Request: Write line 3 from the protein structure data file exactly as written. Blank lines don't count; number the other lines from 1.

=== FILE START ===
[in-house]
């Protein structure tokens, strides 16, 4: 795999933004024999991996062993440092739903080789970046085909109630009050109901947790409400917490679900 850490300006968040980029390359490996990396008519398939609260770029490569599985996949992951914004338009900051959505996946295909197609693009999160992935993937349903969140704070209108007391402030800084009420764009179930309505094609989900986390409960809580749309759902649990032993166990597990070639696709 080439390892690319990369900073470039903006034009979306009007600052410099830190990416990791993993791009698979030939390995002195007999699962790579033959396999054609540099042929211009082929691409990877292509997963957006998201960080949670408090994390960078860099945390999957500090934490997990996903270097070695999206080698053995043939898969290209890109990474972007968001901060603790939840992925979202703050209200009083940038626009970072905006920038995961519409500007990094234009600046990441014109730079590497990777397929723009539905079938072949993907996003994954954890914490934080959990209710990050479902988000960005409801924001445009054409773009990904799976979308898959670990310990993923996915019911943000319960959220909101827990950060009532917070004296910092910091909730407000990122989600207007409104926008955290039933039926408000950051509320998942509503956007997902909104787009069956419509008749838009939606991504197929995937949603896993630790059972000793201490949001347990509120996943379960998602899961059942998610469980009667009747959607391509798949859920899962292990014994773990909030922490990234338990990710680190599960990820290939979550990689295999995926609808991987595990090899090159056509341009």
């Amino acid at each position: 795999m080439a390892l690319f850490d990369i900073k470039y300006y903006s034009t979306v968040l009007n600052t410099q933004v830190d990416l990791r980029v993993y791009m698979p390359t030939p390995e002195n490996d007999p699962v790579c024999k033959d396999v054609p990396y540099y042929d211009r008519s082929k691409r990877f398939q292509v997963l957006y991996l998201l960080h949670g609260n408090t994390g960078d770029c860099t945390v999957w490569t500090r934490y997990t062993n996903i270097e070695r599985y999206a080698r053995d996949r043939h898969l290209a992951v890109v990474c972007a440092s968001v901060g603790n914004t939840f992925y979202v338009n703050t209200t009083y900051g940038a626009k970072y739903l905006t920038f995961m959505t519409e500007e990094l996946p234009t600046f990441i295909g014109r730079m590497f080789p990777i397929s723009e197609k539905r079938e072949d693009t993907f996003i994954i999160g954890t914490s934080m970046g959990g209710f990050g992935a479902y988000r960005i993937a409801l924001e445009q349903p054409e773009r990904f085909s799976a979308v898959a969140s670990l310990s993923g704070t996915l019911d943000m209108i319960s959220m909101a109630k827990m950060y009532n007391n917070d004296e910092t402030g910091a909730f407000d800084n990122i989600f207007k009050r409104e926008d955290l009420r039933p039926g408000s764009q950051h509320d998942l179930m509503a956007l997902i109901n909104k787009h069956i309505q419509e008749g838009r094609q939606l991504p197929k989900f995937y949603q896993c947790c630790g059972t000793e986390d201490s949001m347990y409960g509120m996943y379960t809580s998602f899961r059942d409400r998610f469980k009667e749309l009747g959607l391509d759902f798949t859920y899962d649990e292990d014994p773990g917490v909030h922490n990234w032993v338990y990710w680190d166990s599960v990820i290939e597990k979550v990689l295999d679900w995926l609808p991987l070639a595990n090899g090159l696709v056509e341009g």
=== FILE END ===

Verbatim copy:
């Amino acid at each position: 795999m080439a390892l690319f850490d990369i900073k470039y300006y903006s034009t979306v968040l009007n600052t410099q933004v830190d990416l990791r980029v993993y791009m698979p390359t030939p390995e002195n490996d007999p699962v790579c024999k033959d396999v054609p990396y540099y042929d211009r008519s082929k691409r990877f398939q292509v997963l957006y991996l998201l960080h949670g609260n408090t994390g960078d770029c860099t945390v999957w490569t500090r934490y997990t062993n996903i270097e070695r599985y999206a080698r053995d996949r043939h898969l290209a992951v890109v990474c972007a440092s968001v901060g603790n914004t939840f992925y979202v338009n703050t209200t009083y900051g940038a626009k970072y739903l905006t920038f995961m959505t519409e500007e990094l996946p234009t600046f990441i295909g014109r730079m590497f080789p990777i397929s723009e197609k539905r079938e072949d693009t993907f996003i994954i999160g954890t914490s934080m970046g959990g209710f990050g992935a479902y988000r960005i993937a409801l924001e445009q349903p054409e773009r990904f085909s799976a979308v898959a969140s670990l310990s993923g704070t996915l019911d943000m209108i319960s959220m909101a109630k827990m950060y009532n007391n917070d004296e910092t402030g910091a909730f407000d800084n990122i989600f207007k009050r409104e926008d955290l009420r039933p039926g408000s764009q950051h509320d998942l179930m509503a956007l997902i109901n909104k787009h069956i309505q419509e008749g838009r094609q939606l991504p197929k989900f995937y949603q896993c947790c630790g059972t000793e986390d201490s949001m347990y409960g509120m996943y379960t809580s998602f899961r059942d409400r998610f469980k009667e749309l009747g959607l391509d759902f798949t859920y899962d649990e292990d014994p773990g917490v909030h922490n990234w032993v338990y990710w680190d166990s599960v990820i290939e597990k979550v990689l295999d679900w995926l609808p991987l070639a595990n090899g090159l696709v056509e341009g």